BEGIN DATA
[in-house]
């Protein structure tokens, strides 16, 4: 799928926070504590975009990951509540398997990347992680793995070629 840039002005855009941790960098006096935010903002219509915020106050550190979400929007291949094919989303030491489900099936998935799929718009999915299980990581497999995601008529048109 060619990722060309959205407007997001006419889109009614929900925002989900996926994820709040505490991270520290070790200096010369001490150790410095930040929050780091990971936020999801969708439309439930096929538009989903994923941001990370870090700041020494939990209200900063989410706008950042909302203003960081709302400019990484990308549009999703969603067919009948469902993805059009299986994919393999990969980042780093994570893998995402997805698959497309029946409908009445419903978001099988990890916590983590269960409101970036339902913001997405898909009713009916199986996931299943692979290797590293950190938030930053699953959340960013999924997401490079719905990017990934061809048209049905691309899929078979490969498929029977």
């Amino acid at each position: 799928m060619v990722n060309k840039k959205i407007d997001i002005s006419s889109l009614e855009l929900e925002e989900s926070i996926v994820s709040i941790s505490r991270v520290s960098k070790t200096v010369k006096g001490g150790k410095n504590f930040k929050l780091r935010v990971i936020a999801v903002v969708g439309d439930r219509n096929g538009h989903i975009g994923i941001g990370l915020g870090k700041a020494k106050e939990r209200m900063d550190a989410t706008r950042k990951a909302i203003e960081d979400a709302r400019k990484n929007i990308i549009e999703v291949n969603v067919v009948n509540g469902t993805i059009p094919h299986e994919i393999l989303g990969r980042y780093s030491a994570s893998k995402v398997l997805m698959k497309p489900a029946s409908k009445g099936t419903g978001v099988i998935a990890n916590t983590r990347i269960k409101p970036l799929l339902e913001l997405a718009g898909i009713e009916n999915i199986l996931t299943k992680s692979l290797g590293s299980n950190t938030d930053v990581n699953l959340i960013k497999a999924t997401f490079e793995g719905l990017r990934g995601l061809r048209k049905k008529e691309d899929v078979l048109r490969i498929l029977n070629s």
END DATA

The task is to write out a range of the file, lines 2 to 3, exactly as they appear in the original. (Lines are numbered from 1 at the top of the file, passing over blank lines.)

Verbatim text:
């Protein structure tokens, strides 16, 4: 799928926070504590975009990951509540398997990347992680793995070629 840039002005855009941790960098006096935010903002219509915020106050550190979400929007291949094919989303030491489900099936998935799929718009999915299980990581497999995601008529048109 060619990722060309959205407007997001006419889109009614929900925002989900996926994820709040505490991270520290070790200096010369001490150790410095930040929050780091990971936020999801969708439309439930096929538009989903994923941001990370870090700041020494939990209200900063989410706008950042909302203003960081709302400019990484990308549009999703969603067919009948469902993805059009299986994919393999990969980042780093994570893998995402997805698959497309029946409908009445419903978001099988990890916590983590269960409101970036339902913001997405898909009713009916199986996931299943692979290797590293950190938030930053699953959340960013999924997401490079719905990017990934061809048209049905691309899929078979490969498929029977």
């Amino acid at each position: 799928m060619v990722n060309k840039k959205i407007d997001i002005s006419s889109l009614e855009l929900e925002e989900s926070i996926v994820s709040i941790s505490r991270v520290s960098k070790t200096v010369k006096g001490g150790k410095n504590f930040k929050l780091r935010v990971i936020a999801v903002v969708g439309d439930r219509n096929g538009h989903i975009g994923i941001g990370l915020g870090k700041a020494k106050e939990r209200m900063d550190a989410t706008r950042k990951a909302i203003e960081d979400a709302r400019k990484n929007i990308i549009e999703v291949n969603v067919v009948n509540g469902t993805i059009p094919h299986e994919i393999l989303g990969r980042y780093s030491a994570s893998k995402v398997l997805m698959k497309p489900a029946s409908k009445g099936t419903g978001v099988i998935a990890n916590t983590r990347i269960k409101p970036l799929l339902e913001l997405a718009g898909i009713e009916n999915i199986l996931t299943k992680s692979l290797g590293s299980n950190t938030d930053v990581n699953l959340i960013k497999a999924t997401f490079e793995g719905l990017r990934g995601l061809r048209k049905k008529e691309d899929v078979l048109r490969i498929l029977n070629s």